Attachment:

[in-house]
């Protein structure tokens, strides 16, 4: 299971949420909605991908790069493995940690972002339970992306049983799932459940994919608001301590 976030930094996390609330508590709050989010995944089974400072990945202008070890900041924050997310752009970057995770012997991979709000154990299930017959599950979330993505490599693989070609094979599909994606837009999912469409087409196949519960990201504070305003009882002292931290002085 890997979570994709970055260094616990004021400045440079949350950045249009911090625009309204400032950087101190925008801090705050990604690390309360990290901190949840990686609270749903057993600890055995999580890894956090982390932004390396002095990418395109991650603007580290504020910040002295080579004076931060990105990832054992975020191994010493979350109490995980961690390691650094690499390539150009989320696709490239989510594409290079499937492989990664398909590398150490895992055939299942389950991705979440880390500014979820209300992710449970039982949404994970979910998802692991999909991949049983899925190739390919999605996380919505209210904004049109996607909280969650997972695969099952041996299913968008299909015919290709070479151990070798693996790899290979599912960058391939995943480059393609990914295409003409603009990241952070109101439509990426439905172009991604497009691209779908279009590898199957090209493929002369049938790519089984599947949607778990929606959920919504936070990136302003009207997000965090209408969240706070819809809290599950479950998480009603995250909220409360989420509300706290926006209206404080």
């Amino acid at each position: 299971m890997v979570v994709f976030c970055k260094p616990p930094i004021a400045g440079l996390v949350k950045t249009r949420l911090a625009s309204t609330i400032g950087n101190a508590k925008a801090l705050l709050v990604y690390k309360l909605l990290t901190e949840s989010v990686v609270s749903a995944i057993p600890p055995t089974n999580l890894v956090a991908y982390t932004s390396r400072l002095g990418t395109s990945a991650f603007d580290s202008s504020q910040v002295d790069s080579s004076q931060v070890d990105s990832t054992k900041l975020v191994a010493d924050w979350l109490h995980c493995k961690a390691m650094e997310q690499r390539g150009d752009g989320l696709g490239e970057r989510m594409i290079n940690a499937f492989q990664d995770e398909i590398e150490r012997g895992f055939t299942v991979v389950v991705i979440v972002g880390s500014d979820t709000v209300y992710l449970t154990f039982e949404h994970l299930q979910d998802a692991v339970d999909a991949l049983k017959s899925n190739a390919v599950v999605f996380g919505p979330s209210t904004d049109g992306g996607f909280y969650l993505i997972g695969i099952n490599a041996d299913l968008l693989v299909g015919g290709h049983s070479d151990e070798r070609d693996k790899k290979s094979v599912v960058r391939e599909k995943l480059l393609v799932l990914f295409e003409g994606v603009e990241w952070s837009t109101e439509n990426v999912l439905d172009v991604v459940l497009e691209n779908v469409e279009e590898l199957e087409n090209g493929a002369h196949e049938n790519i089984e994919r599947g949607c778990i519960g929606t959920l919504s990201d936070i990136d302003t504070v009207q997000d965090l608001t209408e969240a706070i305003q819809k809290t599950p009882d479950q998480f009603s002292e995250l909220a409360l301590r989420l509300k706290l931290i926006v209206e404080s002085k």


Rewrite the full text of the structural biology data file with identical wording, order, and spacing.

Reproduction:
[in-house]
């Protein structure tokens, strides 16, 4: 299971949420909605991908790069493995940690972002339970992306049983799932459940994919608001301590 976030930094996390609330508590709050989010995944089974400072990945202008070890900041924050997310752009970057995770012997991979709000154990299930017959599950979330993505490599693989070609094979599909994606837009999912469409087409196949519960990201504070305003009882002292931290002085 890997979570994709970055260094616990004021400045440079949350950045249009911090625009309204400032950087101190925008801090705050990604690390309360990290901190949840990686609270749903057993600890055995999580890894956090982390932004390396002095990418395109991650603007580290504020910040002295080579004076931060990105990832054992975020191994010493979350109490995980961690390691650094690499390539150009989320696709490239989510594409290079499937492989990664398909590398150490895992055939299942389950991705979440880390500014979820209300992710449970039982949404994970979910998802692991999909991949049983899925190739390919999605996380919505209210904004049109996607909280969650997972695969099952041996299913968008299909015919290709070479151990070798693996790899290979599912960058391939995943480059393609990914295409003409603009990241952070109101439509990426439905172009991604497009691209779908279009590898199957090209493929002369049938790519089984599947949607778990929606959920919504936070990136302003009207997000965090209408969240706070819809809290599950479950998480009603995250909220409360989420509300706290926006209206404080």
């Amino acid at each position: 299971m890997v979570v994709f976030c970055k260094p616990p930094i004021a400045g440079l996390v949350k950045t249009r949420l911090a625009s309204t609330i400032g950087n101190a508590k925008a801090l705050l709050v990604y690390k309360l909605l990290t901190e949840s989010v990686v609270s749903a995944i057993p600890p055995t089974n999580l890894v956090a991908y982390t932004s390396r400072l002095g990418t395109s990945a991650f603007d580290s202008s504020q910040v002295d790069s080579s004076q931060v070890d990105s990832t054992k900041l975020v191994a010493d924050w979350l109490h995980c493995k961690a390691m650094e997310q690499r390539g150009d752009g989320l696709g490239e970057r989510m594409i290079n940690a499937f492989q990664d995770e398909i590398e150490r012997g895992f055939t299942v991979v389950v991705i979440v972002g880390s500014d979820t709000v209300y992710l449970t154990f039982e949404h994970l299930q979910d998802a692991v339970d999909a991949l049983k017959s899925n190739a390919v599950v999605f996380g919505p979330s209210t904004d049109g992306g996607f909280y969650l993505i997972g695969i099952n490599a041996d299913l968008l693989v299909g015919g290709h049983s070479d151990e070798r070609d693996k790899k290979s094979v599912v960058r391939e599909k995943l480059l393609v799932l990914f295409e003409g994606v603009e990241w952070s837009t109101e439509n990426v999912l439905d172009v991604v459940l497009e691209n779908v469409e279009e590898l199957e087409n090209g493929a002369h196949e049938n790519i089984e994919r599947g949607c778990i519960g929606t959920l919504s990201d936070i990136d302003t504070v009207q997000d965090l608001t209408e969240a706070i305003q819809k809290t599950p009882d479950q998480f009603s002292e995250l909220a409360l301590r989420l509300k706290l931290i926006v209206e404080s002085k």